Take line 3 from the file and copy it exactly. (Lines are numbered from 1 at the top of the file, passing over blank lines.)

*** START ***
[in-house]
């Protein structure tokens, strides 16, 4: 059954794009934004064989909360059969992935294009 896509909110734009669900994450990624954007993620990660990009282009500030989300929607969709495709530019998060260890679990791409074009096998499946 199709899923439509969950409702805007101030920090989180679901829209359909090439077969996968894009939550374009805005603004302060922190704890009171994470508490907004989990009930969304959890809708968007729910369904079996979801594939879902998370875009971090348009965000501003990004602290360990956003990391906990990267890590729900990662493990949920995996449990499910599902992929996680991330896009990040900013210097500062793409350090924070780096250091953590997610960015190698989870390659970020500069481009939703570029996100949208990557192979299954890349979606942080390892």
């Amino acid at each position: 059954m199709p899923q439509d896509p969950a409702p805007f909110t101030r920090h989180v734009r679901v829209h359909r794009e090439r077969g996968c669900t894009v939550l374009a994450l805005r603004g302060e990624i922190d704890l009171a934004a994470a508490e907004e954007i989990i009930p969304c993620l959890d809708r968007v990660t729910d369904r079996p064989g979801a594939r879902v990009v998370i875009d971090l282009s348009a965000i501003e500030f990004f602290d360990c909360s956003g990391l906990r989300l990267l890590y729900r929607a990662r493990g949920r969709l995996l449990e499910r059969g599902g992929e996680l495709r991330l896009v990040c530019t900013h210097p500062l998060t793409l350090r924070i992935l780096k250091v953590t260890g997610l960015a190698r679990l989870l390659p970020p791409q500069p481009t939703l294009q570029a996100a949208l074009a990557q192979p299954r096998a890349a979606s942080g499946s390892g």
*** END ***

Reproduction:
């Amino acid at each position: 059954m199709p899923q439509d896509p969950a409702p805007f909110t101030r920090h989180v734009r679901v829209h359909r794009e090439r077969g996968c669900t894009v939550l374009a994450l805005r603004g302060e990624i922190d704890l009171a934004a994470a508490e907004e954007i989990i009930p969304c993620l959890d809708r968007v990660t729910d369904r079996p064989g979801a594939r879902v990009v998370i875009d971090l282009s348009a965000i501003e500030f990004f602290d360990c909360s956003g990391l906990r989300l990267l890590y729900r929607a990662r493990g949920r969709l995996l449990e499910r059969g599902g992929e996680l495709r991330l896009v990040c530019t900013h210097p500062l998060t793409l350090r924070i992935l780096k250091v953590t260890g997610l960015a190698r679990l989870l390659p970020p791409q500069p481009t939703l294009q570029a996100a949208l074009a990557q192979p299954r096998a890349a979606s942080g499946s390892g």